Here’s What You Need to Remember: The mechanical and hydraulic controls of the Seawolf submarines are different than the computerized fly-by-wire joystick controls of the Block III and beyond Virginia-class boats. This collision may seem to lend further evidence in support of those now calling for a faster production and deployment tempo for high-tech Virginia-class attack submarines engineered with fly-by-wire navigation.
The recent undersea collision involving the U.S. Navy fast-attack submarine USS Connecticut in the South China Sea raises some questions about the value of integrated navigational technology used aboard submarines.
The Seawolf-class submarines were conceived and designed in the 1980s as Cold War assets to defeat the most advanced Soviet submarines. The Navy planned to purchase twelve, but the end of the Cold War meant only three were ever built. Seawolf and USS Connecticut both entered service in the late 1990s.
Seawolf-class submarines and their immediate successors, the early Virginia-class boats, were not built with computerized or digital navigation systems. Starting with the Virginia-class’ Block III, newer boats are engineered with computerized fly-by-wire technology. This means key variables such as depth, speed, and descent can be regulated by computer automation to gather intelligence and map the ocean floor and, perhaps more importantly, prevent unwanted collisions.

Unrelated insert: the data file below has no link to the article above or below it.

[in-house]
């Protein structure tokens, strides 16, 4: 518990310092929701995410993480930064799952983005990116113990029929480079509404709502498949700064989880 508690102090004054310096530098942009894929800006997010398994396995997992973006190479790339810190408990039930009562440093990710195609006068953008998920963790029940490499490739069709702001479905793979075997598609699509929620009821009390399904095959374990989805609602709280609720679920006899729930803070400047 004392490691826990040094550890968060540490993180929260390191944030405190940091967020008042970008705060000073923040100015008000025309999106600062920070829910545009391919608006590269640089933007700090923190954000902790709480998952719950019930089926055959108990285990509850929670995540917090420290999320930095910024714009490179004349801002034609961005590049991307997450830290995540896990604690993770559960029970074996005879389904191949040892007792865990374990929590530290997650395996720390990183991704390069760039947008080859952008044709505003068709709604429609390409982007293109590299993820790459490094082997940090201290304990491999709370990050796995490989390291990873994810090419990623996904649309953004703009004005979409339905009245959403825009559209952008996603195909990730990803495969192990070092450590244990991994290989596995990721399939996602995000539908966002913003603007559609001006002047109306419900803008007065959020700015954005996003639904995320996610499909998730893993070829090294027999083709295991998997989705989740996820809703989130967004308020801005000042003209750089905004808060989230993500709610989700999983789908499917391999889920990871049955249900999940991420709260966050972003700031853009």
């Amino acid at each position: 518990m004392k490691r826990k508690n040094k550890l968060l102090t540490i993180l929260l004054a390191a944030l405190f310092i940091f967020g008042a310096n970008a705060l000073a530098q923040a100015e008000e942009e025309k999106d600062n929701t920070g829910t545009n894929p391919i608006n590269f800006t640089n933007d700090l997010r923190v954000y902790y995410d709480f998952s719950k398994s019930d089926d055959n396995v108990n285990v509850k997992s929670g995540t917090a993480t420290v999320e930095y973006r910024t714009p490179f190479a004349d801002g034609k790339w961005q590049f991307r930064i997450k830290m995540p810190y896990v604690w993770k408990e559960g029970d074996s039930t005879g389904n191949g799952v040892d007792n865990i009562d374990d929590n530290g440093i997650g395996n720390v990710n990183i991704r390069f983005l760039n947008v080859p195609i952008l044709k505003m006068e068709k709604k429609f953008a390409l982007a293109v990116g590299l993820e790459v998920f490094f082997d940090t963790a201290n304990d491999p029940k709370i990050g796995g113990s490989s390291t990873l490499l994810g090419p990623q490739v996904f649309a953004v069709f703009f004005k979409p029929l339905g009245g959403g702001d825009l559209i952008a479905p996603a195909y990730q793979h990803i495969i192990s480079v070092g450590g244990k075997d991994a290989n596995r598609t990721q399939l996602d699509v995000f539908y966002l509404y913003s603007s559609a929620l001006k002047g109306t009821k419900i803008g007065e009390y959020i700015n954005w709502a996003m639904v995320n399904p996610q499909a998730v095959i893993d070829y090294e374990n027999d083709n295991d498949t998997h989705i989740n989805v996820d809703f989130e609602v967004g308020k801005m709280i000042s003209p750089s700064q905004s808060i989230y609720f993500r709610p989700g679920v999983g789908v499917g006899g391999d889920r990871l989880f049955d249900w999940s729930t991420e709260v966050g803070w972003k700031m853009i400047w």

The mechanical and hydraulic controls of the Seawolf submarines are different than the computerized fly-by-wire joystick controls of the Block III and beyond Virginia-class boats. This collision may seem to lend further evidence in support of those now calling for a faster production and deployment tempo for high-tech Virginia-class attack submarines engineered with fly-by-wire navigation. While the circumstances of the collision are still unknown, it seems possible that more advanced navigational technology might be able to prevent or decrease the likelihood of collisions.
The fly-by-wire system also allows the submarine to linger quietly in shallow waters with less human input. Human operators order depth and speed, but automated software can maintain the submarine’s course and depth. This technology greatly expands the potential of submarines for intelligence, surveillance, and reconnaissance missions. The Seawolf-class, like earlier Los Angeles-class submarines, used manual controls.
Alexander Yachanin, then a graduate student at Stanford University, wrote in a 2016 research paper that the fly-by-wire system was one of the key differences in new submarines produced for the Navy.
“The most important feature for maneuvering in littoral waters is the fly-by-wire control system, whereby computers in the control center electronically adjust the submarine's control surfaces, a significant improvement from the hydraulic systems used in the Los Angeles-class,” he wrote.
Kris Osborn serves as Defense Editor for the National Interest. He previously served at the Pentagon as a Highly Qualified Expert with the Office of the Assistant Secretary of the Army - Acquisition, Logistics & Technology. Osborn has also been an anchor and on-air military analyst for national TV networks.
This article is being republished due to reader interest.